In person more gracious than grumpy, Lutin hasn't quite grasped the awe he inspires. At a post-Oscar bash last March, he says, "I went up to people I admire, like Emma Thompson and Liam Neeson, and it seemed like everyone wanted my autograph."
Lutin, mid-40ish—he won't say exactly how old—lives alone and divides his time between New York City and Southern California and says he writes the way he talks. "Every sign has a great side and a rotten side," he says. "The function of my column is to give a little barb of astrological truth and let people go away chuckling and thinking about it."
Raised in Hartford, Conn., Lutin began reading astrology books as a teenager "because I felt spiritually lousy all the time." It wasn't until he'd spent several years writing romance comics in New York City and an editor friend asked him to update a series of astrology books that he decided to pursue it as a career. A Romance languages major at Connecticut's Trinity College, he began writing his magazine columns in 1984. He likes to think of himself as being in a service profession. "It doesn't seem like service because it's so snotty—but it is," he says.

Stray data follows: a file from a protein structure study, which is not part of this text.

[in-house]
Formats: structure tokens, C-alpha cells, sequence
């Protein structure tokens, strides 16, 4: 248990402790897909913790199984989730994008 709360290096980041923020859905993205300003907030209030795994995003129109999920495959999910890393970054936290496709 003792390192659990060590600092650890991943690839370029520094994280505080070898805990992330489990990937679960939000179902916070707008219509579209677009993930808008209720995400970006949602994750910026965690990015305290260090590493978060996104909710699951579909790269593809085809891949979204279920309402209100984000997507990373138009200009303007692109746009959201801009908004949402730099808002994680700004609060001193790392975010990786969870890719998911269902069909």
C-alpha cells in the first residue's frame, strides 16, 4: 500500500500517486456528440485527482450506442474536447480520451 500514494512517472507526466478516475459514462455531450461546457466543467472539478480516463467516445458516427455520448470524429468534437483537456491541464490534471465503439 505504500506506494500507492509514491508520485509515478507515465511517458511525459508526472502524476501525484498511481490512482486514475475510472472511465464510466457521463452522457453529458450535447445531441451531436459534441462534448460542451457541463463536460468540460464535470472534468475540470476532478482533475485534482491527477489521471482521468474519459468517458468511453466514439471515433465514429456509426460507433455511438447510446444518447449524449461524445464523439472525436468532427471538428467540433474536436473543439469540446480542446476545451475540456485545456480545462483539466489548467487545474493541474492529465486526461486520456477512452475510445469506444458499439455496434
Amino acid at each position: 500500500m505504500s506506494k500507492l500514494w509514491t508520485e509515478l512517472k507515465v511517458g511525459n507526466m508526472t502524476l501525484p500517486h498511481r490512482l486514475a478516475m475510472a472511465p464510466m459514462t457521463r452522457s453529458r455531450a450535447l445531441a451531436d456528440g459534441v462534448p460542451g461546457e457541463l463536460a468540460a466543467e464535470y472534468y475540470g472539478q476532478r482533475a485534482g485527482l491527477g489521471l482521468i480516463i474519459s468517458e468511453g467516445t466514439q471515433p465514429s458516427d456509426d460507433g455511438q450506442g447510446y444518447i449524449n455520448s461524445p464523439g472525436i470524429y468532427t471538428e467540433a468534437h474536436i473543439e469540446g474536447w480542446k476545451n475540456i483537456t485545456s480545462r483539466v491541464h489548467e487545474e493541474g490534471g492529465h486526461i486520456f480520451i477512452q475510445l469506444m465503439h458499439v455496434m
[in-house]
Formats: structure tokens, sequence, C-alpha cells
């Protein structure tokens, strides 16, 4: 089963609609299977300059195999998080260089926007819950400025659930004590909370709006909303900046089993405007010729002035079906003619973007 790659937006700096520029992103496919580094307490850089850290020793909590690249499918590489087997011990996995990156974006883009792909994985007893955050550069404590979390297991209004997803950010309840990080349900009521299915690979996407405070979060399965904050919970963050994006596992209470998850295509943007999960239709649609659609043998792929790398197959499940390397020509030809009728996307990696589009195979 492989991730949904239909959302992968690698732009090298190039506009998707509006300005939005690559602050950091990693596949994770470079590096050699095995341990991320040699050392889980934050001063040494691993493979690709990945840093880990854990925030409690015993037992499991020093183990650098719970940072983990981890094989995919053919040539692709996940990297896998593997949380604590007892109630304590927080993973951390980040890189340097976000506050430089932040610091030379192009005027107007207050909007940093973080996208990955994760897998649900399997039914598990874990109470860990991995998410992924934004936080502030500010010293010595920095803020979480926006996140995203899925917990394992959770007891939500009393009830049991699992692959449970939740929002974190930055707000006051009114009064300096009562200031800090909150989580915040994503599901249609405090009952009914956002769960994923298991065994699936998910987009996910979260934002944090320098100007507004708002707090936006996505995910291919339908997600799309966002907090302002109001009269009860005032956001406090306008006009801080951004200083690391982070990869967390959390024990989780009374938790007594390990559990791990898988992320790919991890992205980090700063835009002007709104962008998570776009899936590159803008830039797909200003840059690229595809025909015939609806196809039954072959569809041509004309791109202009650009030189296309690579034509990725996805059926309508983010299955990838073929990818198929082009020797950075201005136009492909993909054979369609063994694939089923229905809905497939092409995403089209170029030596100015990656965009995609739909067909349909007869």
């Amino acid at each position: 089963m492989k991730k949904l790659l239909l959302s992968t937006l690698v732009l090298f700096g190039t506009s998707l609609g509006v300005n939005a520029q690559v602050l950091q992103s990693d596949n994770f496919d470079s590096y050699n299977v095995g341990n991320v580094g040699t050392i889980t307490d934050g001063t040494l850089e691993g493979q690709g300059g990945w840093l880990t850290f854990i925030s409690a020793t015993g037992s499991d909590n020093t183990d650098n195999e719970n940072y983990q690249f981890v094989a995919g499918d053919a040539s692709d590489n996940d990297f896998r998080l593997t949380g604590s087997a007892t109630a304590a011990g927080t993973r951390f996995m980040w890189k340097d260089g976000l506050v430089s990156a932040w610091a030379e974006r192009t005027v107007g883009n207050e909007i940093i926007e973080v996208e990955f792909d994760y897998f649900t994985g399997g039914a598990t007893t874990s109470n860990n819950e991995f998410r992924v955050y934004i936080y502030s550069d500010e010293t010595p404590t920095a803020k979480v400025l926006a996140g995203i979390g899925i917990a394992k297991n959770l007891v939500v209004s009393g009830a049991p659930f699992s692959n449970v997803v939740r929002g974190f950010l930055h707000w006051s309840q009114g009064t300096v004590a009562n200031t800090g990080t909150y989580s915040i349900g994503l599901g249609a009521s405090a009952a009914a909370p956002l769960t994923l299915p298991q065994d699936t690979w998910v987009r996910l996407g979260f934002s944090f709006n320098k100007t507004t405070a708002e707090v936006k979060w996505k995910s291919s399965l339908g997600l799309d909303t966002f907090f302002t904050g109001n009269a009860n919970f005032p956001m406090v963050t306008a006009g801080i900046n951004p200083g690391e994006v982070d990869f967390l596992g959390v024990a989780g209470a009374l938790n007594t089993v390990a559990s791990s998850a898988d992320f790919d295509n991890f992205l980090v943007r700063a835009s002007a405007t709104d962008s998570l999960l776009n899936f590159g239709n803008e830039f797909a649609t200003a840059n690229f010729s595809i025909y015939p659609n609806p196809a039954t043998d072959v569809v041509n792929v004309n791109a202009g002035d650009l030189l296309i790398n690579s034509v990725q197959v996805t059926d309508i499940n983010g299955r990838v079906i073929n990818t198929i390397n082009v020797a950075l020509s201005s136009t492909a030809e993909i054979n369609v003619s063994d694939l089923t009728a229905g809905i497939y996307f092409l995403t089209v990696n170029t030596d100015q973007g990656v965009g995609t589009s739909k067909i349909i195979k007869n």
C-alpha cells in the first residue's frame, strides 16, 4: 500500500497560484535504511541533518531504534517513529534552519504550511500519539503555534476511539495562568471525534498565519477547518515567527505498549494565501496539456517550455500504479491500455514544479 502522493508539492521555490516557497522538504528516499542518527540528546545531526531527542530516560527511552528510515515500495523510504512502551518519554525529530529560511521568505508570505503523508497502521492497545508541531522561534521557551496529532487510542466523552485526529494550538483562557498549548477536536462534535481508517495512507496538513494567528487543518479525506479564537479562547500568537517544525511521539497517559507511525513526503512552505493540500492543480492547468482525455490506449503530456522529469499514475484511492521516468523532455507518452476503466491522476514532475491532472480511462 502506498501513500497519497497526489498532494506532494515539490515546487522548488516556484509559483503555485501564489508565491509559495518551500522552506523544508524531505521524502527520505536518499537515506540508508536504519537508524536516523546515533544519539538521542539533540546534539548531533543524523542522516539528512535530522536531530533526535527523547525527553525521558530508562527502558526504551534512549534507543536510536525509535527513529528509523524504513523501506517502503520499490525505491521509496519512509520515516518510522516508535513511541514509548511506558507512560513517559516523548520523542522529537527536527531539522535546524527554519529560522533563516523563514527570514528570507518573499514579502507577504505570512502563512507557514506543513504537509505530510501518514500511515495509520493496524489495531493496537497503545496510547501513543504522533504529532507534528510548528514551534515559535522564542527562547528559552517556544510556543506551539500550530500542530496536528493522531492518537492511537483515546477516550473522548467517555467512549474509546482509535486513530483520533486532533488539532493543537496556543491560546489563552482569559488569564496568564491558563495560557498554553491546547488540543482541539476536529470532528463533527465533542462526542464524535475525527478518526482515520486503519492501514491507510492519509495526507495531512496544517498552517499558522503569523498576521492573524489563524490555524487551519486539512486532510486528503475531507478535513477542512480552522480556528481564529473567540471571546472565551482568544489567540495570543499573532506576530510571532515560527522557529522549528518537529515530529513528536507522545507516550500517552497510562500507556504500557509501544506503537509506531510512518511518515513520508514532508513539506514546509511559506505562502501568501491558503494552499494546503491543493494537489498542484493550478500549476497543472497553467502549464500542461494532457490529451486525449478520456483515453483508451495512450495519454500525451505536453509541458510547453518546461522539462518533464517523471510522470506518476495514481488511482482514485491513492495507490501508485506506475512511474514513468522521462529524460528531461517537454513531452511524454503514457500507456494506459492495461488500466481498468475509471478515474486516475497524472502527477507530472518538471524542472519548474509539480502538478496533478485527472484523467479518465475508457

Susie Cox: A message with your massage
CLIENTELE: Canyon Ranch Health and Fitness Resort guests, private seekers
CIRCULATION: Two books
As the last person to talk to Julia Roberts just before she called off her 1991 wedding to Kiefer Sutherland, Susie Cox will forever have a place in celebrity folklore. And while she never discusses her clients, she notes that "one thing astrology teaches is not to push. When it's time for something to happen, it happens easily."
Engagement counseling aside, Cox, who says her six-month waiting list includes celebs, corporate heads and politicians, likes to concentrate on the big picture, the way the planets affect us all. "All of us are feeling the same thing right now," she says.